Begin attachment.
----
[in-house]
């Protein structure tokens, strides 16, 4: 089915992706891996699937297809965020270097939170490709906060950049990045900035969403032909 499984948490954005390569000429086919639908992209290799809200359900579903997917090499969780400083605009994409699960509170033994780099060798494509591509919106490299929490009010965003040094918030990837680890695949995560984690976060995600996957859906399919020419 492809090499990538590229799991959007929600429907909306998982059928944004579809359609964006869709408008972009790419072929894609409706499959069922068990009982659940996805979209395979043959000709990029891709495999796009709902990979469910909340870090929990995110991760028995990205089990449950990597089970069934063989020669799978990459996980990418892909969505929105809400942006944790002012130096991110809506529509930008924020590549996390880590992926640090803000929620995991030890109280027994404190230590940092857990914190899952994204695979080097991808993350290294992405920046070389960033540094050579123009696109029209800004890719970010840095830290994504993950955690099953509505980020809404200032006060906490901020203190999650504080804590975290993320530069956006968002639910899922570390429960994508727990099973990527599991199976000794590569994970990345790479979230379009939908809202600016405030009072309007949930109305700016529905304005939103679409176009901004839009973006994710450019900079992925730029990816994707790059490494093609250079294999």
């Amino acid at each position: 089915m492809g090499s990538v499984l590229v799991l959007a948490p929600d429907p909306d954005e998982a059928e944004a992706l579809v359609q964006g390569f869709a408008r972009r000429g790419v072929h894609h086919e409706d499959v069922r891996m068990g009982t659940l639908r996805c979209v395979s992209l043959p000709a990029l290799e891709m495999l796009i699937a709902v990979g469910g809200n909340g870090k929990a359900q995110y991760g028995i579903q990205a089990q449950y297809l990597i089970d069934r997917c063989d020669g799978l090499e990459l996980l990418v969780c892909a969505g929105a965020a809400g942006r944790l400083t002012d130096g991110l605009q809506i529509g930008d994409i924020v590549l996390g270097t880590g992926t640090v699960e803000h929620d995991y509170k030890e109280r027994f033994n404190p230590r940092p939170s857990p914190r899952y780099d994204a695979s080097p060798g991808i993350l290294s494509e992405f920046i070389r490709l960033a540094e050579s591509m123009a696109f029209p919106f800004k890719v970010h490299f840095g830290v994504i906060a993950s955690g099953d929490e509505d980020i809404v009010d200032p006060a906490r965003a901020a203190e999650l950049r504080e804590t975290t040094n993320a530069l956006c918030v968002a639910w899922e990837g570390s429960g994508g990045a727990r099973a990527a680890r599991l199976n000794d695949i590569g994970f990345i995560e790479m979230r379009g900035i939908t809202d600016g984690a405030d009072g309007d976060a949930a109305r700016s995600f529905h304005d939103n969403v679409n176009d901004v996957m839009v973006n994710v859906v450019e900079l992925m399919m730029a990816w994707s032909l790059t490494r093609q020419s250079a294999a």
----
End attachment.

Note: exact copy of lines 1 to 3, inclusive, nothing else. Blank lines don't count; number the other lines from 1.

[in-house]
């Protein structure tokens, strides 16, 4: 089915992706891996699937297809965020270097939170490709906060950049990045900035969403032909 499984948490954005390569000429086919639908992209290799809200359900579903997917090499969780400083605009994409699960509170033994780099060798494509591509919106490299929490009010965003040094918030990837680890695949995560984690976060995600996957859906399919020419 492809090499990538590229799991959007929600429907909306998982059928944004579809359609964006869709408008972009790419072929894609409706499959069922068990009982659940996805979209395979043959000709990029891709495999796009709902990979469910909340870090929990995110991760028995990205089990449950990597089970069934063989020669799978990459996980990418892909969505929105809400942006944790002012130096991110809506529509930008924020590549996390880590992926640090803000929620995991030890109280027994404190230590940092857990914190899952994204695979080097991808993350290294992405920046070389960033540094050579123009696109029209800004890719970010840095830290994504993950955690099953509505980020809404200032006060906490901020203190999650504080804590975290993320530069956006968002639910899922570390429960994508727990099973990527599991199976000794590569994970990345790479979230379009939908809202600016405030009072309007949930109305700016529905304005939103679409176009901004839009973006994710450019900079992925730029990816994707790059490494093609250079294999």
């Amino acid at each position: 089915m492809g090499s990538v499984l590229v799991l959007a948490p929600d429907p909306d954005e998982a059928e944004a992706l579809v359609q964006g390569f869709a408008r972009r000429g790419v072929h894609h086919e409706d499959v069922r891996m068990g009982t659940l639908r996805c979209v395979s992209l043959p000709a990029l290799e891709m495999l796009i699937a709902v990979g469910g809200n909340g870090k929990a359900q995110y991760g028995i579903q990205a089990q449950y297809l990597i089970d069934r997917c063989d020669g799978l090499e990459l996980l990418v969780c892909a969505g929105a965020a809400g942006r944790l400083t002012d130096g991110l605009q809506i529509g930008d994409i924020v590549l996390g270097t880590g992926t640090v699960e803000h929620d995991y509170k030890e109280r027994f033994n404190p230590r940092p939170s857990p914190r899952y780099d994204a695979s080097p060798g991808i993350l290294s494509e992405f920046i070389r490709l960033a540094e050579s591509m123009a696109f029209p919106f800004k890719v970010h490299f840095g830290v994504i906060a993950s955690g099953d929490e509505d980020i809404v009010d200032p006060a906490r965003a901020a203190e999650l950049r504080e804590t975290t040094n993320a530069l956006c918030v968002a639910w899922e990837g570390s429960g994508g990045a727990r099973a990527a680890r599991l199976n000794d695949i590569g994970f990345i995560e790479m979230r379009g900035i939908t809202d600016g984690a405030d009072g309007d976060a949930a109305r700016s995600f529905h304005d939103n969403v679409n176009d901004v996957m839009v973006n994710v859906v450019e900079l992925m399919m730029a990816w994707s032909l790059t490494r093609q020419s250079a294999a």